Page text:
Improving winter malting barley quality and developing an understanding of the interactions of introgressions with genetic background (IMPROMALT)
The IMPROMALT project aimed to improve the malting quality of winter barley in the UK. It utilised information from a genetic analysis of barley data from National List (NL) and AHDB Recommended List (RL) trials. The focus was the targeted backcrossing of three regions of the genome from elite spring barley into winter barley to improve malt extract level in the winter crop. The work built on a BBSRC SA LINK project, with AHDB funding, entitled ‘Association Genetics of UK Elite Barley (AGOUEB)’ that concluded in 2014.
The project involved a large consortium, including the James Hutton Institute (JHI) and NIAB, as academic partners, the AHDB, MAGB, SWRI and six UK breeding companies (KWS-UK, Limagrain, Syngenta, Secobra, RAGT and Ackermanns) as commercial partners. The project had six objectives, with the first being to extend the analysis of AGOUEB, which underpinned all the other objectives that were dependent upon AHDB support.
The project succeeded in its major aims. The AHDB-supported objective 1 exceeded the aims and increased the number of barley varieties studied by 20%. A change in the genotyping platform, designed by JHI, enabled the project to derive five times as much genotype data than anticipated. These data elucidated the genetic relationships between barley varieties that corresponded well to known pedigrees and varietal differences. These data were combined with the results of NL and RL trials (1988–2016) to carry out genome-wide association studies (GWAS) to correlate the detailed genetic fingerprint of the variety with its performance in the field. These studies highlighted several regions of the barley genome that are important in the genetic control of traits of agronomic and economic importance. For malting quality, associations were found. GWAS identified 24 independent regions in 13 malting traits in spring barley and 2 associations in 2 traits in winter barley. Importantly, the study confirmed the importance of the target regions in the malting quality backcrossing programme and helped to better delineate candidate genes in the target region on the top of chromosome 3H. Interestingly, the analyses suggested that most of the genomic regions associated with malting quality were moving to fixation or had been fixed in the most recent spring varieties, but more variation remained in the winter crop. The backcrossing programme succeeded in improving malting quality in the winter crop. This material has now been utilised within breeding programmes.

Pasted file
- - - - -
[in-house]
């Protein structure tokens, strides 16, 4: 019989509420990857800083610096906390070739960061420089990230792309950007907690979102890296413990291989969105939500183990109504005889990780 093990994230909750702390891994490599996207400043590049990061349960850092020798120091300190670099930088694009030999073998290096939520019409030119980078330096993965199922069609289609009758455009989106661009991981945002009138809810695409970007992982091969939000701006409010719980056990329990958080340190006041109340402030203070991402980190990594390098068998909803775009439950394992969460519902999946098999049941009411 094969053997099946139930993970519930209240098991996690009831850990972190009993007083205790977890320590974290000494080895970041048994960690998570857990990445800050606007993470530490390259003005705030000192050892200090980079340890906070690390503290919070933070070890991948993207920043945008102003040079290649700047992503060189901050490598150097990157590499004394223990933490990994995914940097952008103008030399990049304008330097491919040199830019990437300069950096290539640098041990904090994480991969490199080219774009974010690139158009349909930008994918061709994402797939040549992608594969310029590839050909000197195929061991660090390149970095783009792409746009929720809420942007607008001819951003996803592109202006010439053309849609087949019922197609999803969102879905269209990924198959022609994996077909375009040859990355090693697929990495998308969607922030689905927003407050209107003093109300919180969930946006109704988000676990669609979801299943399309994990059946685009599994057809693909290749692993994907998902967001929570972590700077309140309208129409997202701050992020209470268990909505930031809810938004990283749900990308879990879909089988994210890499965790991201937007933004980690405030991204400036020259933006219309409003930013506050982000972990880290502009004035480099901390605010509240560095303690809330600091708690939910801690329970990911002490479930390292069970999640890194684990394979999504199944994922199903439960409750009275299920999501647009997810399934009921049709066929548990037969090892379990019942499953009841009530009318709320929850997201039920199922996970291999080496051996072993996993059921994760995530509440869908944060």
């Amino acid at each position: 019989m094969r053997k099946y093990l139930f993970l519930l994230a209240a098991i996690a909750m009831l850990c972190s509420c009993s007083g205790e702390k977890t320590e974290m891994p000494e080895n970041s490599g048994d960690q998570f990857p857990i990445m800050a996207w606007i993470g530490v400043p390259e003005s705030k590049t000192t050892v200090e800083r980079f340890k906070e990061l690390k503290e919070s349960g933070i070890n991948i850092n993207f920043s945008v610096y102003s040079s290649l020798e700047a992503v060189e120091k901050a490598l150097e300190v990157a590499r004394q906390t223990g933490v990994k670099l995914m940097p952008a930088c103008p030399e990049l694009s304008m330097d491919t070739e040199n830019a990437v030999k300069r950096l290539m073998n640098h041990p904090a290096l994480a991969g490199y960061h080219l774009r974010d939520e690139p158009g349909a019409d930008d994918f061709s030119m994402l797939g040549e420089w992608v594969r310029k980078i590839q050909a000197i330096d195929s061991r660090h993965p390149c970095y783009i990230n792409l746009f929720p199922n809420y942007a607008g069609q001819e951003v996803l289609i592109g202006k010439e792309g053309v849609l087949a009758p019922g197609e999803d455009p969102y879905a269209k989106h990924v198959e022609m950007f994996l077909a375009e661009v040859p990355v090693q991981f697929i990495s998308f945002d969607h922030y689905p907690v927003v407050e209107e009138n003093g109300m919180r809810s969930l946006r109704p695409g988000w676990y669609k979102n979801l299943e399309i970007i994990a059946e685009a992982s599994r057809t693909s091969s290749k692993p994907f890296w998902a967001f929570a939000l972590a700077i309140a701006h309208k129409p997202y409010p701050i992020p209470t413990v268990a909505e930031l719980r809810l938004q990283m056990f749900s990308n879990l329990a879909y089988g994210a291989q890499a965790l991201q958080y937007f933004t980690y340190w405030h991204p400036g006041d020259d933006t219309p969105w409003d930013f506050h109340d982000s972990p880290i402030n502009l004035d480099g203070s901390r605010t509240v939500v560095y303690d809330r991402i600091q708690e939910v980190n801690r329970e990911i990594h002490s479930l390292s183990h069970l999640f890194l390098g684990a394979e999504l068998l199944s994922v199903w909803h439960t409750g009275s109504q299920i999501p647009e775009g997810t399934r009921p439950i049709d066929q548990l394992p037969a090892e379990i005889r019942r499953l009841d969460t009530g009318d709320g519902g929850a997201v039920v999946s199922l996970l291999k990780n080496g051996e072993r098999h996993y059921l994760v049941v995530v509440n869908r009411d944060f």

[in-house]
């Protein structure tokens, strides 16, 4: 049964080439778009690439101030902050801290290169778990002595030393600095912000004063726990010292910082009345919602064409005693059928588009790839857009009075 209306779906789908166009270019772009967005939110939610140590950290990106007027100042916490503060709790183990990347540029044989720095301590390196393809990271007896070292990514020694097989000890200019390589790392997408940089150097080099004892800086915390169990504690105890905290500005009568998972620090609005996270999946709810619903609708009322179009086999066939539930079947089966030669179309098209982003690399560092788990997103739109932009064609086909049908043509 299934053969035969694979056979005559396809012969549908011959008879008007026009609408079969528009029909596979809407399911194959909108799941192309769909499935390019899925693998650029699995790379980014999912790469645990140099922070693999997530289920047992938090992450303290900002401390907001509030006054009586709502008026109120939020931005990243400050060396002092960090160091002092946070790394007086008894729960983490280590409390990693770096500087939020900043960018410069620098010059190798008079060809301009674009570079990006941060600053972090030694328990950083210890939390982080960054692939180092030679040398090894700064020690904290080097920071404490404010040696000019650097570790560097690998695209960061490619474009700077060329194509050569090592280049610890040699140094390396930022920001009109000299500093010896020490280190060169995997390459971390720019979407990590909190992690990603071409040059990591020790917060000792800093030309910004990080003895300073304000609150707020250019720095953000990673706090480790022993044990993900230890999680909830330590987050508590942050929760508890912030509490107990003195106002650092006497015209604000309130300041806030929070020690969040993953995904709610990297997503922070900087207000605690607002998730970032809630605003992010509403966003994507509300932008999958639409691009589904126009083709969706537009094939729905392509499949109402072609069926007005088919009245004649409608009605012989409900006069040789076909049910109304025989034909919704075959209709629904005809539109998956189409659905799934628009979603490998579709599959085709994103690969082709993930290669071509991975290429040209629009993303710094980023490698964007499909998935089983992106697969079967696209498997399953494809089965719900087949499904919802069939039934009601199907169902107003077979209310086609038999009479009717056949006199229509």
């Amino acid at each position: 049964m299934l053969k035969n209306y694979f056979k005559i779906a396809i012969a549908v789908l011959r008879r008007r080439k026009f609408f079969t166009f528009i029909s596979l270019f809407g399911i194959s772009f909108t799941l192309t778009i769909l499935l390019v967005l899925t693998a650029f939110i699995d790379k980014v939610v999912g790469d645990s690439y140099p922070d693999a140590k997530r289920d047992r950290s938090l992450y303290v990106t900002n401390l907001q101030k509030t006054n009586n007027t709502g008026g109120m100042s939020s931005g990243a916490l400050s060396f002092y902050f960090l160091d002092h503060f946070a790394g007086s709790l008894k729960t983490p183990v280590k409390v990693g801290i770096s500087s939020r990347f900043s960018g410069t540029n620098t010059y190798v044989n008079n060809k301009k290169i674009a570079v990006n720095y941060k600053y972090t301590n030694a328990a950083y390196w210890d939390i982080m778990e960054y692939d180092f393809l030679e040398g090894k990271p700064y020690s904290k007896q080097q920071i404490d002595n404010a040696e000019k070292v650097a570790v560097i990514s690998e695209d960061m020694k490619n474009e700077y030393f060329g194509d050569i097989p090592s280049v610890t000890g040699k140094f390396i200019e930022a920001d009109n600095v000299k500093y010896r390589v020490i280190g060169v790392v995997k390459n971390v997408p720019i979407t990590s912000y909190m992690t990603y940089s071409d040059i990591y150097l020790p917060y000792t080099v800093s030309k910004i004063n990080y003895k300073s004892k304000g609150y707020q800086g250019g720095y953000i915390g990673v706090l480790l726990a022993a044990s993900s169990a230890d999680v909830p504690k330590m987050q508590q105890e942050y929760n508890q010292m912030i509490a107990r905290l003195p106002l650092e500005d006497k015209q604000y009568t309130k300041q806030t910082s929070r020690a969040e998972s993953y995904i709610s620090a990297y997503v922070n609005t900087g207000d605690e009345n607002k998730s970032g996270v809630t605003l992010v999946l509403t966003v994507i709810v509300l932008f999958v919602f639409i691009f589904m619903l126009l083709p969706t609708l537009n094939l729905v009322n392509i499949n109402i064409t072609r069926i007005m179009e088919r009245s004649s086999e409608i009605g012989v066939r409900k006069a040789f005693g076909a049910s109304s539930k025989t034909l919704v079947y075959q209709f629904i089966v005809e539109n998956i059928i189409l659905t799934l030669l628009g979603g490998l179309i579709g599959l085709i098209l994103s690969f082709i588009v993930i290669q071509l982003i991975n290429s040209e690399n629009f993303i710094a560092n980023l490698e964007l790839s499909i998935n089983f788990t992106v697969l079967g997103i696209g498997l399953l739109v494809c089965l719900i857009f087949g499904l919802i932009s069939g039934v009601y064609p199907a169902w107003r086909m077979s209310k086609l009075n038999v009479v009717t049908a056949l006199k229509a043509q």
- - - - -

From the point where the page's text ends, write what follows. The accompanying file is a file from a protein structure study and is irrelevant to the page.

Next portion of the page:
Ultimately, this project will help to improve the malting quality of UK winter barley varieties in the short-to-medium term. It will provide more choice to UK farmers and barley end-user. In particular, the earlier harvest of the winter crop may help bring resilience in the face of potential climate change scenarios.
Theoretical and Applied Genetics 2020 research paper